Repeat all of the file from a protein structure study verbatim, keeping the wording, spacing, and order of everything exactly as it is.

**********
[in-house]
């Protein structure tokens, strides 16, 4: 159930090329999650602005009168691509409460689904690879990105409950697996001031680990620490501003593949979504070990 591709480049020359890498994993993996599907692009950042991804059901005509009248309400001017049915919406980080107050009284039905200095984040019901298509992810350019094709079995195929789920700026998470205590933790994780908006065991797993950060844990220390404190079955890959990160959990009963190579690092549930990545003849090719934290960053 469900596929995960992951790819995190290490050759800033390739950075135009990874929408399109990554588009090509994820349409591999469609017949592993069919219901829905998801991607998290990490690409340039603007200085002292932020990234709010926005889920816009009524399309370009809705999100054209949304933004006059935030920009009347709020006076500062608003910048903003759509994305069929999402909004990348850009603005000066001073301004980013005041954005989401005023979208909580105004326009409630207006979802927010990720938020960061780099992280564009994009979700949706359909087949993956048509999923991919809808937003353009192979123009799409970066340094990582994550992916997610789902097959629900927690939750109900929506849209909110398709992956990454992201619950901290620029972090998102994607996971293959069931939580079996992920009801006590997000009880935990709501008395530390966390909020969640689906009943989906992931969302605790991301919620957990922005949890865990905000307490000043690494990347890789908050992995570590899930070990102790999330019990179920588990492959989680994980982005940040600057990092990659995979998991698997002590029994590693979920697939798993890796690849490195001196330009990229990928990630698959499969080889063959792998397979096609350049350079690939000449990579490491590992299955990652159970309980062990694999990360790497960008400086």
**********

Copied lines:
[in-house]
């Protein structure tokens, strides 16, 4: 159930090329999650602005009168691509409460689904690879990105409950697996001031680990620490501003593949979504070990 591709480049020359890498994993993996599907692009950042991804059901005509009248309400001017049915919406980080107050009284039905200095984040019901298509992810350019094709079995195929789920700026998470205590933790994780908006065991797993950060844990220390404190079955890959990160959990009963190579690092549930990545003849090719934290960053 469900596929995960992951790819995190290490050759800033390739950075135009990874929408399109990554588009090509994820349409591999469609017949592993069919219901829905998801991607998290990490690409340039603007200085002292932020990234709010926005889920816009009524399309370009809705999100054209949304933004006059935030920009009347709020006076500062608003910048903003759509994305069929999402909004990348850009603005000066001073301004980013005041954005989401005023979208909580105004326009409630207006979802927010990720938020960061780099992280564009994009979700949706359909087949993956048509999923991919809808937003353009192979123009799409970066340094990582994550992916997610789902097959629900927690939750109900929506849209909110398709992956990454992201619950901290620029972090998102994607996971293959069931939580079996992920009801006590997000009880935990709501008395530390966390909020969640689906009943989906992931969302605790991301919620957990922005949890865990905000307490000043690494990347890789908050992995570590899930070990102790999330019990179920588990492959989680994980982005940040600057990092990659995979998991698997002590029994590693979920697939798993890796690849490195001196330009990229990928990630698959499969080889063959792998397979096609350049350079690939000449990579490491590992299955990652159970309980062990694999990360790497960008400086």